Move Over Pluto: There's a New Planet 9 in Town

Personally, I’ve always lamented the loss of Pluto as a ‘real’ planet.   Losing Pluto is like losing a close friend who, despite ...

Personally, I’ve always lamented the loss of Pluto as a ‘real’ planet.  Losing Pluto is like losing a close friend who, despite knowing they weren’t good for you, you wanted to hold on to for ‘old times’ sake’. Fortunately, just as we find ourselves moving on from our weird planet-human relationship with ex-Planet 9, a new prospect emerges on the horizon. Or rather, a prospective prospect. Researchers believe that they have evidence of a new, better, larger Planet 9, one that would (for the sake of our gentle hearts) not be torn away from us the way Pluto so cruelly was.  In a twist of fate, one of the lead researchers to make this as of yet unconfirmed discovery is the self-proclaimed ‘Pluto-killer’ himself, Dr. Mike Brown at Caltech.  Well, well, well, Mikey, looks like someone’s come crawling back.   All jokes aside, astronomers Batygin and Brown have recently published in The Astronomical Journal describing their analysis of distant orbit patterns that they say point to the existence of a new Planet 9, this one far more massive than Pluto.

The Kuiper Belt, a region of space extending roughly 30-50 AU from the sun (Earth is roughly 1 AU from that shining beacon in the sky), is the cold, dark place beyond Neptune where Pluto and several other dwarf planets are known to hang out. The Kuiper Belt consists largely of small bodies thought to be remnants of the formation of our solar system. Astronomers have known for some time now that there are several distant Kuiper Belt Objects (so-called ‘KBOs’) whose orbits appear clustered together and closely related, although no successful theoretical model had yet been proposed to account for these somewhat odd observations.  Batygin and Brown point out that in light of the tightly confined perihelion* positions and orbital planes of these KBOs, the likelihood of such clustering behavior being due entirely to chance is only about 0.007%, indicating the need for an external force to account for their behavior.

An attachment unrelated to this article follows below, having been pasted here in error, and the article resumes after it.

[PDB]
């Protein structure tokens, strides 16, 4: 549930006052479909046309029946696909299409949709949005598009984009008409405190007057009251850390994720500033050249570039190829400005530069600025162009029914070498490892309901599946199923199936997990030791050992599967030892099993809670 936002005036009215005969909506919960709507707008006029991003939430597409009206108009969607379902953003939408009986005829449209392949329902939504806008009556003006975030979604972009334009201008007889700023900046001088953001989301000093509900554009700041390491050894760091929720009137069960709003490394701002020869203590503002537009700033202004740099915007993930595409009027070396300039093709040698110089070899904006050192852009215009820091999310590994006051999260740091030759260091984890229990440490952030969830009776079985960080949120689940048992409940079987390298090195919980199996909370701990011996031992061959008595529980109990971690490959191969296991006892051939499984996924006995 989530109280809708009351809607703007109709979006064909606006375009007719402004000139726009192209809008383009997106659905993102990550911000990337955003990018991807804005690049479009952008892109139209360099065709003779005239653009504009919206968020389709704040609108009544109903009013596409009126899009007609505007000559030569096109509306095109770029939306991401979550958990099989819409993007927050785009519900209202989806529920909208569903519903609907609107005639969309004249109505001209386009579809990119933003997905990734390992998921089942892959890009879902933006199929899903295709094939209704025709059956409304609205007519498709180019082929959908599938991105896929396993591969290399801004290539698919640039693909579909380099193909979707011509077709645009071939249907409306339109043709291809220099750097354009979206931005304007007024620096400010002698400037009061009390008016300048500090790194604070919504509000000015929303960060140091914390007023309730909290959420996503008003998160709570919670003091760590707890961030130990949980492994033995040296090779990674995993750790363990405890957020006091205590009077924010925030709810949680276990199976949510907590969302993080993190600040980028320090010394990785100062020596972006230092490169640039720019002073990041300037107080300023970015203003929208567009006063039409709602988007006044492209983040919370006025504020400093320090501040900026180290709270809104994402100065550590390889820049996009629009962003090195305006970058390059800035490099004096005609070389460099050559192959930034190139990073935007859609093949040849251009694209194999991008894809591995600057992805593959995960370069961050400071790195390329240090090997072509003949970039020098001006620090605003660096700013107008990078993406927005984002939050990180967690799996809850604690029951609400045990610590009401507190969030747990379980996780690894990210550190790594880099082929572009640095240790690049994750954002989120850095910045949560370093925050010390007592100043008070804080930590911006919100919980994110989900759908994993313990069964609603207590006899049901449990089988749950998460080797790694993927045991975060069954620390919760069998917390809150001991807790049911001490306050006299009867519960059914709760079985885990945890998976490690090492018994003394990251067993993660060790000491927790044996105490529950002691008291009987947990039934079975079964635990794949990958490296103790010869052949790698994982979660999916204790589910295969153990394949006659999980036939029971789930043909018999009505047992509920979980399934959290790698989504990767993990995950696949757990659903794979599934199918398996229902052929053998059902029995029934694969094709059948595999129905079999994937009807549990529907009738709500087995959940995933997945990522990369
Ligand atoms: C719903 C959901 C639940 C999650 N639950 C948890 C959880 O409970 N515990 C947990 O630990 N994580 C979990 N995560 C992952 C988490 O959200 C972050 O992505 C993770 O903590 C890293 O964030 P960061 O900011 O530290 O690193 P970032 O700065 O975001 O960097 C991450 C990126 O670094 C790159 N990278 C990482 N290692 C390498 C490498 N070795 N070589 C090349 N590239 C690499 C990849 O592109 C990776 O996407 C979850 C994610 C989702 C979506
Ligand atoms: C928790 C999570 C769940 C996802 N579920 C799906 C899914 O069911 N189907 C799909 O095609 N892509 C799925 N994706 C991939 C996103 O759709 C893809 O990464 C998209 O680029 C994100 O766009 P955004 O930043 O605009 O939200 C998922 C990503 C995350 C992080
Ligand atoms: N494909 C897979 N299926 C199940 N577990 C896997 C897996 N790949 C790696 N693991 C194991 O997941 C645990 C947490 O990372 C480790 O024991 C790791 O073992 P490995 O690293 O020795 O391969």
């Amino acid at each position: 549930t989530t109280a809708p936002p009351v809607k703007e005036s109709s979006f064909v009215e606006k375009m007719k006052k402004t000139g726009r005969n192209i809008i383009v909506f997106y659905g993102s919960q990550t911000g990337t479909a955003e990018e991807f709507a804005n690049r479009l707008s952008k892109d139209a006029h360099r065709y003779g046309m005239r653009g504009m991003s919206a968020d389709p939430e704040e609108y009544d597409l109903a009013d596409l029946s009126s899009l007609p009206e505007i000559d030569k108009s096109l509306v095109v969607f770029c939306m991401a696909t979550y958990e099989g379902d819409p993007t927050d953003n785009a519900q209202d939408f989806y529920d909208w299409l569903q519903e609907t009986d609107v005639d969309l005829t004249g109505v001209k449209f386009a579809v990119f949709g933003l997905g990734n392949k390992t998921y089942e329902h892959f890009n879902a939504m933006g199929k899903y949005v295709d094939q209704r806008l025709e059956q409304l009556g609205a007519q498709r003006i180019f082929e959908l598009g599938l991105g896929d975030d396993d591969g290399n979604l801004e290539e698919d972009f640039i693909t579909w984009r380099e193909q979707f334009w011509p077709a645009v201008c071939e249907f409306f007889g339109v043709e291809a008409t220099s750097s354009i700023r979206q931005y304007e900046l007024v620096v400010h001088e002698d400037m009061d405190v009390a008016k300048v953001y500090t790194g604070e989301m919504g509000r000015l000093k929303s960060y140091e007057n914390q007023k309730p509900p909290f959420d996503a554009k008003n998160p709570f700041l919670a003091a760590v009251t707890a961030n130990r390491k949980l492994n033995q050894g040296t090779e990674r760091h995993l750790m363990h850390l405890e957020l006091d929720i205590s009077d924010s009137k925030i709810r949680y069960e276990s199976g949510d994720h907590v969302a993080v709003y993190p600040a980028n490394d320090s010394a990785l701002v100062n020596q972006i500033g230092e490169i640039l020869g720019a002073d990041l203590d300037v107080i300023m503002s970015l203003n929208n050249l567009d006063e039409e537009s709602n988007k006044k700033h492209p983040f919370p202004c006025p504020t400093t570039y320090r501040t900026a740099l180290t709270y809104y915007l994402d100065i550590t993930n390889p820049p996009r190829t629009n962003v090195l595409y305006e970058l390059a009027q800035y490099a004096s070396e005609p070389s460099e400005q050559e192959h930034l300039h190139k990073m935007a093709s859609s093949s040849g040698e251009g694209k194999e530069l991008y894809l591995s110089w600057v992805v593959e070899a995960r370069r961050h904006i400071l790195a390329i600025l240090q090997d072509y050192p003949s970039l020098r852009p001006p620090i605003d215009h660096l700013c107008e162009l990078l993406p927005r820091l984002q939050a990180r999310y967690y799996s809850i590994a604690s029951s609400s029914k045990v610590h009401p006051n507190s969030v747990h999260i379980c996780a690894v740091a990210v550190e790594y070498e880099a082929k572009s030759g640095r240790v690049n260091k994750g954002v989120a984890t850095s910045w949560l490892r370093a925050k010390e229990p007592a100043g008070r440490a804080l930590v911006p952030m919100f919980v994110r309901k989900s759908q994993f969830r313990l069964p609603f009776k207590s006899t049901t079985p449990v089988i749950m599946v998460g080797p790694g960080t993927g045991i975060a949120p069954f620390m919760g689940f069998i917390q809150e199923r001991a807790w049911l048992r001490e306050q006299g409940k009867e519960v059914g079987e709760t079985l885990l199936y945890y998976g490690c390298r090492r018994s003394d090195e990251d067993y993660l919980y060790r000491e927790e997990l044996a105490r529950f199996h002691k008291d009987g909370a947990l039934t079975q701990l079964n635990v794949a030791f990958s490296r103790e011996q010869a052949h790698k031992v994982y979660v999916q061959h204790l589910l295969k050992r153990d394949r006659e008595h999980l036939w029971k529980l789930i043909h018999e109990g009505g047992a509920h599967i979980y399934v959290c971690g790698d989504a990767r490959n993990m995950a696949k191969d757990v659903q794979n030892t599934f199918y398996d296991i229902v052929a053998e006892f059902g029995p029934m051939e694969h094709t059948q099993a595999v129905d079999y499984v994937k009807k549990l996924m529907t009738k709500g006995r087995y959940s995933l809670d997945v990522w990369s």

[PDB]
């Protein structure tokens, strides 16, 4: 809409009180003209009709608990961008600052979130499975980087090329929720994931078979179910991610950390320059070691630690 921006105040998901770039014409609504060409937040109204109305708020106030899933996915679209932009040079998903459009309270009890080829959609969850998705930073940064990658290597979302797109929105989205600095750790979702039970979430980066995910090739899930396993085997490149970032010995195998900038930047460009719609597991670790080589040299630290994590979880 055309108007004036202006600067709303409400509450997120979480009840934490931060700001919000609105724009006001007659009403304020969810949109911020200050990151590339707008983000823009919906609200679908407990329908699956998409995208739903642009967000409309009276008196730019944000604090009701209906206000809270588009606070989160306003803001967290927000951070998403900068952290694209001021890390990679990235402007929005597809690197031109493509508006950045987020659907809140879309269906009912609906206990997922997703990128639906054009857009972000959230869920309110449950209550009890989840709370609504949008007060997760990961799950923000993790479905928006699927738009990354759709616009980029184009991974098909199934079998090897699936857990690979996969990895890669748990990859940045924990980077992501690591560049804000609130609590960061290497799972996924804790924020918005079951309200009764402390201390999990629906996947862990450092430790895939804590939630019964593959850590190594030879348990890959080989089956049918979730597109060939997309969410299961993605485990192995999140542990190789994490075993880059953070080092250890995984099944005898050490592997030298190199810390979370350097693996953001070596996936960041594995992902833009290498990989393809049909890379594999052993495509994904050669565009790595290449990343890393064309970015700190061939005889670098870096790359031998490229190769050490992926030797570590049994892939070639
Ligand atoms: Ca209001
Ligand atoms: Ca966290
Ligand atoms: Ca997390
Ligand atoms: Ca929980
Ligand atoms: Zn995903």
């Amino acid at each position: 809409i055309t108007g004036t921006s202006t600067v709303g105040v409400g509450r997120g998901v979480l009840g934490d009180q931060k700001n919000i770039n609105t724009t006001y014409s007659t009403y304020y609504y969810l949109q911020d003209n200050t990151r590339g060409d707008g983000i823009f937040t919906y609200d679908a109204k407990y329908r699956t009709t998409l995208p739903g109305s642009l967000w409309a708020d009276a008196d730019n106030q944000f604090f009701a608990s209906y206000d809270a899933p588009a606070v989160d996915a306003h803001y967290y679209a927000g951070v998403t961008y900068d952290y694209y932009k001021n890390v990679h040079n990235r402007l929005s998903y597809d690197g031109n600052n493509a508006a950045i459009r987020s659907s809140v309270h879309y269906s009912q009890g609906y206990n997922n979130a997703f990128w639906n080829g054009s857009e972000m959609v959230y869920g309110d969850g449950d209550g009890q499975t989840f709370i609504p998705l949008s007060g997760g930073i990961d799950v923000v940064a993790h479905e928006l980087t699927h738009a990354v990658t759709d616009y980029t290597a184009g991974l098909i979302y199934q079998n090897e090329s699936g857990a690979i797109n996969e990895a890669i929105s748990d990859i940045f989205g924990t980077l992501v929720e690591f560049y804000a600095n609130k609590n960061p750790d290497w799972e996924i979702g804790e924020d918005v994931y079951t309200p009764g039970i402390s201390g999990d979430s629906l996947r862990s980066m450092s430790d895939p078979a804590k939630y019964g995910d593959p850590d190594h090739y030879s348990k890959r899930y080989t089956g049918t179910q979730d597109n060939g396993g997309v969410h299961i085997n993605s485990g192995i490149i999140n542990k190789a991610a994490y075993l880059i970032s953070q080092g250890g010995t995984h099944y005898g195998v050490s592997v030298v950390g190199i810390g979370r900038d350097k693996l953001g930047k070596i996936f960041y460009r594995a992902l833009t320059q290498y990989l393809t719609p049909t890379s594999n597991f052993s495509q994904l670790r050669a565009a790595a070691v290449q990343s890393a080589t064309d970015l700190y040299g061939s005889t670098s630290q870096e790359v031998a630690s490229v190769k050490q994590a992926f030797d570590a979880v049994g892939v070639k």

With these curious observations in mind, Batygin and Brown set out to identify a physical cause for these unaccounted for patterns in KBOs.  The authors were able to conclude, based on a series of calculations and simulations, that a large planetary body with an extended orbit (10,000-20,000 years) could appropriately explain the oddly correlated movement of the KBOs. Furthermore, simulations have suggested that the body causing such a perturbation of gravitational orbits would need to be rather massive, certainly massive enough to be considered a proper planet.

Although not yet substantiated, the proposed existence of a new and improved Planet 9 could lead the actual observation of this new planet sooner rather than later or never. I guess this is also a good lesson for any ex-Pluto enthusiasts out there; there are always more planets in the sky.


Batygin, K., and Brown, M.E., Evidence for A Distant Giant Planet in The Solar System, The Astronomical Journal, 2016, 151, 1-12. DOI:10.3847/0004-6256/151/2/22
*Perihilion: point in a planet’s orbit at which it is closest to the sun.

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